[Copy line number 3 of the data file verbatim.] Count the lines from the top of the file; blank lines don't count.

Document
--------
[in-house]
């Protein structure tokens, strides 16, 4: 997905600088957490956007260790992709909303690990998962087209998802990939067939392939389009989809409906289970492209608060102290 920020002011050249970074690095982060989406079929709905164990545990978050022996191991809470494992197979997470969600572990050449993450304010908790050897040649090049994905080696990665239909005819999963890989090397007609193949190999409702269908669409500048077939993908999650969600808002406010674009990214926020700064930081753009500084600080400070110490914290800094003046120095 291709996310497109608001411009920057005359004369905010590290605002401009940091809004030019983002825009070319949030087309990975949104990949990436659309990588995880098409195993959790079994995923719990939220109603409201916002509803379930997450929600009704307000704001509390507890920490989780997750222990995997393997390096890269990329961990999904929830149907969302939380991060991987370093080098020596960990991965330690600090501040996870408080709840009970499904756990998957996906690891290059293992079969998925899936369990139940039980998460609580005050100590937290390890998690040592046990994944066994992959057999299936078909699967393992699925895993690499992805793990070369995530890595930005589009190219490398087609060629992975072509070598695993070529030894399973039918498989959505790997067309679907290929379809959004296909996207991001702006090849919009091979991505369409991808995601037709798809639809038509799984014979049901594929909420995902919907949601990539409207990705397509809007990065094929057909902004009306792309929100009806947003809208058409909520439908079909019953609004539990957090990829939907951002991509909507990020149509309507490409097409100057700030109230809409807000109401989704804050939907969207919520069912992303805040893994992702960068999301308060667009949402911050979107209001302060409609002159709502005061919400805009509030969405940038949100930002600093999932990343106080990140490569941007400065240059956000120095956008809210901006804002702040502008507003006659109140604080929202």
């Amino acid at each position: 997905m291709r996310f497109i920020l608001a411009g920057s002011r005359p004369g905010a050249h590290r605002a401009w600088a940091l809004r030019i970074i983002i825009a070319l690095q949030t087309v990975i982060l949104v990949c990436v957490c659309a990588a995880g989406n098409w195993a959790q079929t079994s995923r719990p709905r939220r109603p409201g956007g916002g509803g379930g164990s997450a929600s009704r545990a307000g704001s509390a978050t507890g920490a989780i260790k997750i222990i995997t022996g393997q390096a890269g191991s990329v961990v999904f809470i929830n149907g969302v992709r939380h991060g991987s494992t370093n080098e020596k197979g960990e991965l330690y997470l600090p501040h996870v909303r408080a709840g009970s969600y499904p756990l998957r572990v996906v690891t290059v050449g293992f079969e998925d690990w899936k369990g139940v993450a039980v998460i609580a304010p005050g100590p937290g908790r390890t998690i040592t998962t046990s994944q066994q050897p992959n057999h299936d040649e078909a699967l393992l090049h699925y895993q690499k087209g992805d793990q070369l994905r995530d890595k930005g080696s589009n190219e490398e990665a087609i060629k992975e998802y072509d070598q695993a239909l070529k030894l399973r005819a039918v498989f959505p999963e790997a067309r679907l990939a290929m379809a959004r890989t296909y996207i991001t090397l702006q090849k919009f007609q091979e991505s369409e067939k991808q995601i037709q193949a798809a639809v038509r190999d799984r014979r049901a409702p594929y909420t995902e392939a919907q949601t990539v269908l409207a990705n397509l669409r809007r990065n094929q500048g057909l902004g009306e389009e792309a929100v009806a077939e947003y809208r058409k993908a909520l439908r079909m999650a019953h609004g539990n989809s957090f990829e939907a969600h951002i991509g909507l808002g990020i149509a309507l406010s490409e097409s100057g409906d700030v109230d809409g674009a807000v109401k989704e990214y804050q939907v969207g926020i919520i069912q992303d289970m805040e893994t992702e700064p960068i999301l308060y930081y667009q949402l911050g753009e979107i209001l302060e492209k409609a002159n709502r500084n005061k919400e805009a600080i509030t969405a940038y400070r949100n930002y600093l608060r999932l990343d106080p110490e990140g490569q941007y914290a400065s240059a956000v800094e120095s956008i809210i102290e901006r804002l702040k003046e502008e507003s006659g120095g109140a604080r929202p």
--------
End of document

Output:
């Amino acid at each position: 997905m291709r996310f497109i920020l608001a411009g920057s002011r005359p004369g905010a050249h590290r605002a401009w600088a940091l809004r030019i970074i983002i825009a070319l690095q949030t087309v990975i982060l949104v990949c990436v957490c659309a990588a995880g989406n098409w195993a959790q079929t079994s995923r719990p709905r939220r109603p409201g956007g916002g509803g379930g164990s997450a929600s009704r545990a307000g704001s509390a978050t507890g920490a989780i260790k997750i222990i995997t022996g393997q390096a890269g191991s990329v961990v999904f809470i929830n149907g969302v992709r939380h991060g991987s494992t370093n080098e020596k197979g960990e991965l330690y997470l600090p501040h996870v909303r408080a709840g009970s969600y499904p756990l998957r572990v996906v690891t290059v050449g293992f079969e998925d690990w899936k369990g139940v993450a039980v998460i609580a304010p005050g100590p937290g908790r390890t998690i040592t998962t046990s994944q066994q050897p992959n057999h299936d040649e078909a699967l393992l090049h699925y895993q690499k087209g992805d793990q070369l994905r995530d890595k930005g080696s589009n190219e490398e990665a087609i060629k992975e998802y072509d070598q695993a239909l070529k030894l399973r005819a039918v498989f959505p999963e790997a067309r679907l990939a290929m379809a959004r890989t296909y996207i991001t090397l702006q090849k919009f007609q091979e991505s369409e067939k991808q995601i037709q193949a798809a639809v038509r190999d799984r014979r049901a409702p594929y909420t995902e392939a919907q949601t990539v269908l409207a990705n397509l669409r809007r990065n094929q500048g057909l902004g009306e389009e792309a929100v009806a077939e947003y809208r058409k993908a909520l439908r079909m999650a019953h609004g539990n989809s957090f990829e939907a969600h951002i991509g909507l808002g990020i149509a309507l406010s490409e097409s100057g409906d700030v109230d809409g674009a807000v109401k989704e990214y804050q939907v969207g926020i919520i069912q992303d289970m805040e893994t992702e700064p960068i999301l308060y930081y667009q949402l911050g753009e979107i209001l302060e492209k409609a002159n709502r500084n005061k919400e805009a600080i509030t969405a940038y400070r949100n930002y600093l608060r999932l990343d106080p110490e990140g490569q941007y914290a400065s240059a956000v800094e120095s956008i809210i102290e901006r804002l702040k003046e502008e507003s006659g120095g109140a604080r929202p």